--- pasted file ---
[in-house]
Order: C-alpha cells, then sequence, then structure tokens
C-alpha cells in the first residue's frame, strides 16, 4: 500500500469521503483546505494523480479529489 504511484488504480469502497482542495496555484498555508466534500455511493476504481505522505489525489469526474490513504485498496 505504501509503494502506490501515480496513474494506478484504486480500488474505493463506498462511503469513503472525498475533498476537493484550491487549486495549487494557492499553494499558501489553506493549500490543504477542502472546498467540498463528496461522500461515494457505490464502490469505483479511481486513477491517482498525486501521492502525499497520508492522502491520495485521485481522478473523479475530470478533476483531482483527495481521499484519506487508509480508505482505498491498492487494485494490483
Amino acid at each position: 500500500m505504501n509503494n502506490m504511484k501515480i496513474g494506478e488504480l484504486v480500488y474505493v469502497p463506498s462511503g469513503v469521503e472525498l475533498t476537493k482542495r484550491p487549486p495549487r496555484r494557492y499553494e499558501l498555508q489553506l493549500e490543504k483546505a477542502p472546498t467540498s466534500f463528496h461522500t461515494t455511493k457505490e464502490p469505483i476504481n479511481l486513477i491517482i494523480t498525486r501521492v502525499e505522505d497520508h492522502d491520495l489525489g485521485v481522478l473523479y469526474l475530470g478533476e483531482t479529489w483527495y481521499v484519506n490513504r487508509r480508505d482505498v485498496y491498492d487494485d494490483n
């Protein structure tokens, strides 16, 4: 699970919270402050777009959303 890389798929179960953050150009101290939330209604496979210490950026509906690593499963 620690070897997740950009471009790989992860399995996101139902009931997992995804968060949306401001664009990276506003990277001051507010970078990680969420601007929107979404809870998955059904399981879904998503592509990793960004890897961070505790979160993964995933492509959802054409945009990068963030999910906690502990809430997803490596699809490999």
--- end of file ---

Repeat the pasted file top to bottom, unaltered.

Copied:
[in-house]
Order: C-alpha cells, then sequence, then structure tokens
C-alpha cells in the first residue's frame, strides 16, 4: 500500500469521503483546505494523480479529489 504511484488504480469502497482542495496555484498555508466534500455511493476504481505522505489525489469526474490513504485498496 505504501509503494502506490501515480496513474494506478484504486480500488474505493463506498462511503469513503472525498475533498476537493484550491487549486495549487494557492499553494499558501489553506493549500490543504477542502472546498467540498463528496461522500461515494457505490464502490469505483479511481486513477491517482498525486501521492502525499497520508492522502491520495485521485481522478473523479475530470478533476483531482483527495481521499484519506487508509480508505482505498491498492487494485494490483
Amino acid at each position: 500500500m505504501n509503494n502506490m504511484k501515480i496513474g494506478e488504480l484504486v480500488y474505493v469502497p463506498s462511503g469513503v469521503e472525498l475533498t476537493k482542495r484550491p487549486p495549487r496555484r494557492y499553494e499558501l498555508q489553506l493549500e490543504k483546505a477542502p472546498t467540498s466534500f463528496h461522500t461515494t455511493k457505490e464502490p469505483i476504481n479511481l486513477i491517482i494523480t498525486r501521492v502525499e505522505d497520508h492522502d491520495l489525489g485521485v481522478l473523479y469526474l475530470g478533476e483531482t479529489w483527495y481521499v484519506n490513504r487508509r480508505d482505498v485498496y491498492d487494485d494490483n
């Protein structure tokens, strides 16, 4: 699970919270402050777009959303 890389798929179960953050150009101290939330209604496979210490950026509906690593499963 620690070897997740950009471009790989992860399995996101139902009931997992995804968060949306401001664009990276506003990277001051507010970078990680969420601007929107979404809870998955059904399981879904998503592509990793960004890897961070505790979160993964995933492509959802054409945009990068963030999910906690502990809430997803490596699809490999």